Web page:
Facts of the Case

Provided by Oyez

The state of New York requires a person to show a special need for self-protection to receive an unrestricted license to carry a concealed firearm outside the home. Robert Nash and Brandon Koch challenged the law after New York rejected their concealed-carry applications based on failure to show “proper cause.” A district court dismissed their claims, and the U.S. Court of Appeals for the Second Circuit affirmed.


  1. Does New York's law requiring that applicants for unrestricted concealed-carry licenses demonstrate a special need for self-defense violate the Second Amendment?


  1. New York’s proper-cause requirement violates the Fourteenth Amendment by preventing law-abiding citizens with ordinary self-defense needs from exercising their Second Amendment right to keep and bear arms in public for self-defense.

    The right to carry a firearm in public for self-defense is deeply rooted in history, and no other constitutional right requires a showing of “special need” to exercise it. While some “sensitive places” restrictions might be appropriate, Manhattan is not a “sensitive place.” Gun restrictions are constitutional only if there is a tradition of such regulation in U.S. history.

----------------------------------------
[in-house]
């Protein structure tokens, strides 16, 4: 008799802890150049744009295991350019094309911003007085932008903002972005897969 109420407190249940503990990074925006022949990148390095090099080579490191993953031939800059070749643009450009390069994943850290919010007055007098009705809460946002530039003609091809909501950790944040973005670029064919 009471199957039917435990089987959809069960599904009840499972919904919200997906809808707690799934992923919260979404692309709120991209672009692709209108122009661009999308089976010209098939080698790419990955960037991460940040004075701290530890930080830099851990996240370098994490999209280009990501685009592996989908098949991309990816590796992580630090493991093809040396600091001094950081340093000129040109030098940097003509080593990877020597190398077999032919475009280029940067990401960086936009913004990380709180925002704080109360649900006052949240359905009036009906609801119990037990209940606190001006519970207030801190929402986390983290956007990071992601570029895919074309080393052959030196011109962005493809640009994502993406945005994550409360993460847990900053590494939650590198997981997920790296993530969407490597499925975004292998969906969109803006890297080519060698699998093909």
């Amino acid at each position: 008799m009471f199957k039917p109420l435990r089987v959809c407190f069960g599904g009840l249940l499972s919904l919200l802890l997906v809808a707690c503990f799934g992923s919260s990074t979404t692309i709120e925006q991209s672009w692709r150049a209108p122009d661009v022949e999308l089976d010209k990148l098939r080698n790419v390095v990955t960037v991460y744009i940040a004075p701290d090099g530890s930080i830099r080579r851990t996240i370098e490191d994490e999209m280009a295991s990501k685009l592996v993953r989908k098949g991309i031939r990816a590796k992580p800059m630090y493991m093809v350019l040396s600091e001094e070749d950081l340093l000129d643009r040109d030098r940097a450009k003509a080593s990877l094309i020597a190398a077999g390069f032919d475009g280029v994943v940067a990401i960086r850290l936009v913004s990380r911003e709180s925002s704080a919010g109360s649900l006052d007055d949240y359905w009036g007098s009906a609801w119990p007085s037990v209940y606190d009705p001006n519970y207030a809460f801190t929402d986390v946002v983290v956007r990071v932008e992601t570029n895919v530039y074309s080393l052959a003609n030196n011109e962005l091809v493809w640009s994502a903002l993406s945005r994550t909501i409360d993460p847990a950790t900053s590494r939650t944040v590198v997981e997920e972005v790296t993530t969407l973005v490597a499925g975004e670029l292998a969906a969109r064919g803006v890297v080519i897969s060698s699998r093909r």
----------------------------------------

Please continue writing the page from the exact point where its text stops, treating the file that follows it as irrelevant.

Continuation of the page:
Justice Samuel Alito authored a concurring opinion arguing that the effect of guns on American society is irrelevant to the issue.

    Justice Brett Kavanaugh authored a concurring opinion, in which Chief Justice John Roberts joined, noting that many state restrictions requiring background checks, firearms training, a check of mental health records, and fingerprinting, are still permissible because they are objective, in contrast to the discretionary nature of New York’s law.

    Justice Amy Coney Barrett authored a concurring opinion noting two methodological points the Court did not resolve.

    Justice Stephen Breyer authored a dissenting opinion, in which Justices Sonia Sotomayor and Elena Kagan joined. Justice Breyer argued that states should be able to pass restrictions in an effort to curb the number of deaths caused by gun violence, and the Court’s decision “severely burdens the States’ efforts to do so.”